Tips from commercial painting professionals to help with your DIY painting problems. Programmed Property Services are the largest employers of painters in Australia and New Zealand. We have a huge knowledge base we can draw from to answer any painting related question. This month, we look at how to fix areas affected by mildew and mould.
by Nathan D’Couto
How to identify mildew and mould
Typically, mould is either black, grey or brown spots on the surface area of paint. Mildew is most common on external painted weatherboards and is very similar in appearance. Both are caused by damp and little, or no, exposure to sunlight. This is very common on the underside of external eaves and weatherboards in shaded areas, as well as in wet areas like laundries and bathrooms commonly caused by poor ventilation.
Other causes of this problem include:
* Poor quality paint not containing adequate amounts of mildewcide. This is an additive normally added by paint manufacturers designed to inhibit mold and mildew growth.
* Failure to prime bare wood before painting.
* Applying paint over existing mould or mildew which has not been removed.
Safety first: mould is a fungus and when airborne can be harmful to children, the elderly, those with a weakened immune system, or other medical conditions such as respiratory conditions like asthma. Ensure you have a good quality dust mask or respirator, full length clothing, rubber gloves, and goggles.
Start by testing the area to ensure it is mould or mildew. Apply a few drops of general undiluted washing bleach to the area in question. If the discoloured area starts to disappear and the paint surface reappears then we are definitely working with mould or mildew.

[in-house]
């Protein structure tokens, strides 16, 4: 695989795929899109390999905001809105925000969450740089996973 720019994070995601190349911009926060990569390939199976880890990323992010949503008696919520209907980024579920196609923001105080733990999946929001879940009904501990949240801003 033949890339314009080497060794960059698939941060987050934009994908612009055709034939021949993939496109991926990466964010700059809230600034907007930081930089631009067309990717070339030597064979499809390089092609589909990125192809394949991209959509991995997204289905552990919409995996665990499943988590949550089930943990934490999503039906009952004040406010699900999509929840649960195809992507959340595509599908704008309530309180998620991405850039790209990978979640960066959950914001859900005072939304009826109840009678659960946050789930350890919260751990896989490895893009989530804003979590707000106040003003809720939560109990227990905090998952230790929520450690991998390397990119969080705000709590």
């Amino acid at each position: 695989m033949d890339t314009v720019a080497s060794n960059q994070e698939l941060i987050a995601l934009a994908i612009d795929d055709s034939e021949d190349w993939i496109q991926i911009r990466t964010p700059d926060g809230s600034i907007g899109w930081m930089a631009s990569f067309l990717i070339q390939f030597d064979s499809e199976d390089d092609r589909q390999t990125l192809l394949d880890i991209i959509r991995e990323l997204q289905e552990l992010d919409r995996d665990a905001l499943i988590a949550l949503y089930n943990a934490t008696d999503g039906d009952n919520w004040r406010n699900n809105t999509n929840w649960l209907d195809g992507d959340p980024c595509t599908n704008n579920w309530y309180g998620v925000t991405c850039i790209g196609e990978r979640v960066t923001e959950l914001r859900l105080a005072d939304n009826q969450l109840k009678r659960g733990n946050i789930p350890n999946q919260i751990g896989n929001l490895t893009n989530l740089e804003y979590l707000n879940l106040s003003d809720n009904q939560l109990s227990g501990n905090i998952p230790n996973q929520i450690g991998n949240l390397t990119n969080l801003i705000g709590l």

Mix one part household bleach with three parts water and start applying it to small areas using a scouring pad. Keep scouring the area until all evidence of the mould is removed. Then rinse the area with water. If treating an external area sodium hypochlorite can be used at a 1:3 ratio. For much faster results rinse with a pressure/power washer.
Our Paint Pros recommend using premium grade oil based sealer / undercoat to all affected areas. Most paint manufacturers say you can apply their products directly without an undercoat over these areas, but our paint pros tell us if you don’t want the mould to reappear use oil based undercoat first.
After this step apply 2 coats of premium acrylic paint suitable for the area. There are many paints on the market that claim to resist mould. Our commercial painters say any premium grade semi gloss acrylic paint will do the job if the area is prepared and primed well prior to top coating. For external areas a suitable external grade semi gloss or gloss acrylic is recommended.
To prevent mould from reappearing ensure your wet areas are well ventilated (install an exhaust fan to improve circulation). For external surfaces, washing painted surfaces with a mild detergent every 12 months will almost guarantee you will have a mildew free surface.
Programmed Property Services are the largest employers of painters in Australia and NZ. With over 700 fulltime painters and 40 apprentice painters, we have a huge knowledge base we can draw from to answer any painting related questions.
So if you’re facing a paint problem or want to know how a commercial painting professional would do a particular task, why not ask us?